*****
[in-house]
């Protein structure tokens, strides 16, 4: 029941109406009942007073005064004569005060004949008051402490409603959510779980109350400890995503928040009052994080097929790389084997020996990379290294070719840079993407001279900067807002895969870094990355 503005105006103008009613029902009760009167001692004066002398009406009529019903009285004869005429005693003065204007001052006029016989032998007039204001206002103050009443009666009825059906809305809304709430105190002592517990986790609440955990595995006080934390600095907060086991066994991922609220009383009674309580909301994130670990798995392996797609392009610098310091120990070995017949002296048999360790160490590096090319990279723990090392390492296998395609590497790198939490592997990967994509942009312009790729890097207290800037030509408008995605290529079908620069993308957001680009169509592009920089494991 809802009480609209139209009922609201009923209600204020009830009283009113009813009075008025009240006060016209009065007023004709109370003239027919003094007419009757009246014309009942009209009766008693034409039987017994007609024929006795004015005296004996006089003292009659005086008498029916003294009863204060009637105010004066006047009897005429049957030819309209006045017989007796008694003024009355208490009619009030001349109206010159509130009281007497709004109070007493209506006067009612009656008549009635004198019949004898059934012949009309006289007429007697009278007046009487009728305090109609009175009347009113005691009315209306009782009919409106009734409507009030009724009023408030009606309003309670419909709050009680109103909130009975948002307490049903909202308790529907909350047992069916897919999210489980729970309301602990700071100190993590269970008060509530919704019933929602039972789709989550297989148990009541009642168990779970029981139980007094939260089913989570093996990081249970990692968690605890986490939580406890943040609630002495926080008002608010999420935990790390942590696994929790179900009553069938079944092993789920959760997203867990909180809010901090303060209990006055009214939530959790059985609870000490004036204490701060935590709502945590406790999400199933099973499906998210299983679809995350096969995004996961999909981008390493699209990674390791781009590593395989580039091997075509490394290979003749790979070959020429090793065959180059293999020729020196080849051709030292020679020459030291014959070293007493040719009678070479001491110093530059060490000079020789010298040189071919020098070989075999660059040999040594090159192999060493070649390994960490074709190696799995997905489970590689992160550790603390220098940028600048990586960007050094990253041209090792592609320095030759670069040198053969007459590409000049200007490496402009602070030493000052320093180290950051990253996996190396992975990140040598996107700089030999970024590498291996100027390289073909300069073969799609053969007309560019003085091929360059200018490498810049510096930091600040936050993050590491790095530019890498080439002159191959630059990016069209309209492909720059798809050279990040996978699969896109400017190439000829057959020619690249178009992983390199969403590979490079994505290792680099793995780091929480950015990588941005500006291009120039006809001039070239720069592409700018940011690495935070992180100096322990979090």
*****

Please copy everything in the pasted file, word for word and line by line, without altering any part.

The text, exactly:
[in-house]
């Protein structure tokens, strides 16, 4: 029941109406009942007073005064004569005060004949008051402490409603959510779980109350400890995503928040009052994080097929790389084997020996990379290294070719840079993407001279900067807002895969870094990355 503005105006103008009613029902009760009167001692004066002398009406009529019903009285004869005429005693003065204007001052006029016989032998007039204001206002103050009443009666009825059906809305809304709430105190002592517990986790609440955990595995006080934390600095907060086991066994991922609220009383009674309580909301994130670990798995392996797609392009610098310091120990070995017949002296048999360790160490590096090319990279723990090392390492296998395609590497790198939490592997990967994509942009312009790729890097207290800037030509408008995605290529079908620069993308957001680009169509592009920089494991 809802009480609209139209009922609201009923209600204020009830009283009113009813009075008025009240006060016209009065007023004709109370003239027919003094007419009757009246014309009942009209009766008693034409039987017994007609024929006795004015005296004996006089003292009659005086008498029916003294009863204060009637105010004066006047009897005429049957030819309209006045017989007796008694003024009355208490009619009030001349109206010159509130009281007497709004109070007493209506006067009612009656008549009635004198019949004898059934012949009309006289007429007697009278007046009487009728305090109609009175009347009113005691009315209306009782009919409106009734409507009030009724009023408030009606309003309670419909709050009680109103909130009975948002307490049903909202308790529907909350047992069916897919999210489980729970309301602990700071100190993590269970008060509530919704019933929602039972789709989550297989148990009541009642168990779970029981139980007094939260089913989570093996990081249970990692968690605890986490939580406890943040609630002495926080008002608010999420935990790390942590696994929790179900009553069938079944092993789920959760997203867990909180809010901090303060209990006055009214939530959790059985609870000490004036204490701060935590709502945590406790999400199933099973499906998210299983679809995350096969995004996961999909981008390493699209990674390791781009590593395989580039091997075509490394290979003749790979070959020429090793065959180059293999020729020196080849051709030292020679020459030291014959070293007493040719009678070479001491110093530059060490000079020789010298040189071919020098070989075999660059040999040594090159192999060493070649390994960490074709190696799995997905489970590689992160550790603390220098940028600048990586960007050094990253041209090792592609320095030759670069040198053969007459590409000049200007490496402009602070030493000052320093180290950051990253996996190396992975990140040598996107700089030999970024590498291996100027390289073909300069073969799609053969007309560019003085091929360059200018490498810049510096930091600040936050993050590491790095530019890498080439002159191959630059990016069209309209492909720059798809050279990040996978699969896109400017190439000829057959020619690249178009992983390199969403590979490079994505290792680099793995780091929480950015990588941005500006291009120039006809001039070239720069592409700018940011690495935070992180100096322990979090």